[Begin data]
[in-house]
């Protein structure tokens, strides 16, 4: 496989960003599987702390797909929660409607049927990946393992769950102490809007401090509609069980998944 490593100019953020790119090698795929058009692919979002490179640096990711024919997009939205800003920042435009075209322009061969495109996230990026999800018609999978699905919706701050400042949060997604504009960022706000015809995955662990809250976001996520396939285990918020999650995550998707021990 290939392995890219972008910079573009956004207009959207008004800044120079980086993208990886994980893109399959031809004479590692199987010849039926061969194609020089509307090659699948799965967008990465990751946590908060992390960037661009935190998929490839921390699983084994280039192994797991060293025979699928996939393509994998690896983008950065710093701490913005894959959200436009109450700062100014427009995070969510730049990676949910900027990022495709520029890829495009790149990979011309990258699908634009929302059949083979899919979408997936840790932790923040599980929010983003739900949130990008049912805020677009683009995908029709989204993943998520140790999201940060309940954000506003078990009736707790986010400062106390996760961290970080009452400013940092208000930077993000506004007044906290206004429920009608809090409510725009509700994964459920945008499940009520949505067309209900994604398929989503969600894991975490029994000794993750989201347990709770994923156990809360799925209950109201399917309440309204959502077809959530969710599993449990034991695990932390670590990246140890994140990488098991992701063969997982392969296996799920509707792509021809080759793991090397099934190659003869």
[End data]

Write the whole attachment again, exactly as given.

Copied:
[in-house]
């Protein structure tokens, strides 16, 4: 496989960003599987702390797909929660409607049927990946393992769950102490809007401090509609069980998944 490593100019953020790119090698795929058009692919979002490179640096990711024919997009939205800003920042435009075209322009061969495109996230990026999800018609999978699905919706701050400042949060997604504009960022706000015809995955662990809250976001996520396939285990918020999650995550998707021990 290939392995890219972008910079573009956004207009959207008004800044120079980086993208990886994980893109399959031809004479590692199987010849039926061969194609020089509307090659699948799965967008990465990751946590908060992390960037661009935190998929490839921390699983084994280039192994797991060293025979699928996939393509994998690896983008950065710093701490913005894959959200436009109450700062100014427009995070969510730049990676949910900027990022495709520029890829495009790149990979011309990258699908634009929302059949083979899919979408997936840790932790923040599980929010983003739900949130990008049912805020677009683009995908029709989204993943998520140790999201940060309940954000506003078990009736707790986010400062106390996760961290970080009452400013940092208000930077993000506004007044906290206004429920009608809090409510725009509700994964459920945008499940009520949505067309209900994604398929989503969600894991975490029994000794993750989201347990709770994923156990809360799925209950109201399917309440309204959502077809959530969710599993449990034991695990932390670590990246140890994140990488098991992701063969997982392969296996799920509707792509021809080759793991090397099934190659003869």